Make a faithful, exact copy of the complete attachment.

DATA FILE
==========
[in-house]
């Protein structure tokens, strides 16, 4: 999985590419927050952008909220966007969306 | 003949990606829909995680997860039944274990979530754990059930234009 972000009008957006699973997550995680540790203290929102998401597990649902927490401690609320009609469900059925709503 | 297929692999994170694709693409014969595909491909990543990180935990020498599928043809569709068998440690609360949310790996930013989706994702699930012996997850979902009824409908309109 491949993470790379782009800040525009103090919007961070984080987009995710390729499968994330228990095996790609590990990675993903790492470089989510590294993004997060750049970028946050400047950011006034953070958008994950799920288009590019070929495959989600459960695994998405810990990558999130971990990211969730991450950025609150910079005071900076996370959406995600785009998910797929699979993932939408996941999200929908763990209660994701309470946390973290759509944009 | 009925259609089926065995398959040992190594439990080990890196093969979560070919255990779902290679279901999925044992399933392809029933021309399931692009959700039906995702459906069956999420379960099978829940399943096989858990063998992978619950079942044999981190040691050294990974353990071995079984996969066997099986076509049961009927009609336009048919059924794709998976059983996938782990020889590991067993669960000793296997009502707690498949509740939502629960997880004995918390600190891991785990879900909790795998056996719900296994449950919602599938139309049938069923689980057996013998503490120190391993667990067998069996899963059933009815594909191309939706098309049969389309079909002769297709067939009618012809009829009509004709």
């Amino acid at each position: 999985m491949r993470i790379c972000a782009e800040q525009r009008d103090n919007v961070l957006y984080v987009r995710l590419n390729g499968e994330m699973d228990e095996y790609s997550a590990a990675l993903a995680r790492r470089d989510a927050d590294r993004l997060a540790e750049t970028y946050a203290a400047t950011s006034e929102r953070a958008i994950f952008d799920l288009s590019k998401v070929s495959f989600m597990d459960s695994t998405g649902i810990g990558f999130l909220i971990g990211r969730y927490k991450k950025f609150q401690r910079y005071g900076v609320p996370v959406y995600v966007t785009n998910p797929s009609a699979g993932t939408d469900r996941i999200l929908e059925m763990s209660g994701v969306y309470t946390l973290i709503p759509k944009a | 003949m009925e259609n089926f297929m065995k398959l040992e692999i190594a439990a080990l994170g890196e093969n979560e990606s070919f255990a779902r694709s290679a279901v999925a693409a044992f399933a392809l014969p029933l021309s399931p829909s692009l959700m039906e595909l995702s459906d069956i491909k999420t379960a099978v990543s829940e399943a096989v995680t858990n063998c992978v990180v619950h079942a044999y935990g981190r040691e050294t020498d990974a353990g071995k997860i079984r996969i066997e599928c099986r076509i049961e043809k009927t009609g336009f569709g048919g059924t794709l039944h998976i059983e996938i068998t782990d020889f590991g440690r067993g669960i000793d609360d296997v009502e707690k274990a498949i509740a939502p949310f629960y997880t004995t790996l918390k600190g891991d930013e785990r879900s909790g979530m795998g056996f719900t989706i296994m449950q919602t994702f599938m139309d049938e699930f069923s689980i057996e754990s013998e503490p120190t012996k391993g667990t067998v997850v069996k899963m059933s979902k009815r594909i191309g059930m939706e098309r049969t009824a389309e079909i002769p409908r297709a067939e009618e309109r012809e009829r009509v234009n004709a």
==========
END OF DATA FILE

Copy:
[in-house]
């Protein structure tokens, strides 16, 4: 999985590419927050952008909220966007969306 | 003949990606829909995680997860039944274990979530754990059930234009 972000009008957006699973997550995680540790203290929102998401597990649902927490401690609320009609469900059925709503 | 297929692999994170694709693409014969595909491909990543990180935990020498599928043809569709068998440690609360949310790996930013989706994702699930012996997850979902009824409908309109 491949993470790379782009800040525009103090919007961070984080987009995710390729499968994330228990095996790609590990990675993903790492470089989510590294993004997060750049970028946050400047950011006034953070958008994950799920288009590019070929495959989600459960695994998405810990990558999130971990990211969730991450950025609150910079005071900076996370959406995600785009998910797929699979993932939408996941999200929908763990209660994701309470946390973290759509944009 | 009925259609089926065995398959040992190594439990080990890196093969979560070919255990779902290679279901999925044992399933392809029933021309399931692009959700039906995702459906069956999420379960099978829940399943096989858990063998992978619950079942044999981190040691050294990974353990071995079984996969066997099986076509049961009927009609336009048919059924794709998976059983996938782990020889590991067993669960000793296997009502707690498949509740939502629960997880004995918390600190891991785990879900909790795998056996719900296994449950919602599938139309049938069923689980057996013998503490120190391993667990067998069996899963059933009815594909191309939706098309049969389309079909002769297709067939009618012809009829009509004709």
């Amino acid at each position: 999985m491949r993470i790379c972000a782009e800040q525009r009008d103090n919007v961070l957006y984080v987009r995710l590419n390729g499968e994330m699973d228990e095996y790609s997550a590990a990675l993903a995680r790492r470089d989510a927050d590294r993004l997060a540790e750049t970028y946050a203290a400047t950011s006034e929102r953070a958008i994950f952008d799920l288009s590019k998401v070929s495959f989600m597990d459960s695994t998405g649902i810990g990558f999130l909220i971990g990211r969730y927490k991450k950025f609150q401690r910079y005071g900076v609320p996370v959406y995600v966007t785009n998910p797929s009609a699979g993932t939408d469900r996941i999200l929908e059925m763990s209660g994701v969306y309470t946390l973290i709503p759509k944009a | 003949m009925e259609n089926f297929m065995k398959l040992e692999i190594a439990a080990l994170g890196e093969n979560e990606s070919f255990a779902r694709s290679a279901v999925a693409a044992f399933a392809l014969p029933l021309s399931p829909s692009l959700m039906e595909l995702s459906d069956i491909k999420t379960a099978v990543s829940e399943a096989v995680t858990n063998c992978v990180v619950h079942a044999y935990g981190r040691e050294t020498d990974a353990g071995k997860i079984r996969i066997e599928c099986r076509i049961e043809k009927t009609g336009f569709g048919g059924t794709l039944h998976i059983e996938i068998t782990d020889f590991g440690r067993g669960i000793d609360d296997v009502e707690k274990a498949i509740a939502p949310f629960y997880t004995t790996l918390k600190g891991d930013e785990r879900s909790g979530m795998g056996f719900t989706i296994m449950q919602t994702f599938m139309d049938e699930f069923s689980i057996e754990s013998e503490p120190t012996k391993g667990t067998v997850v069996k899963m059933s979902k009815r594909i191309g059930m939706e098309r049969t009824a389309e079909i002769p409908r297709a067939e009618e309109r012809e009829r009509v234009n004709a």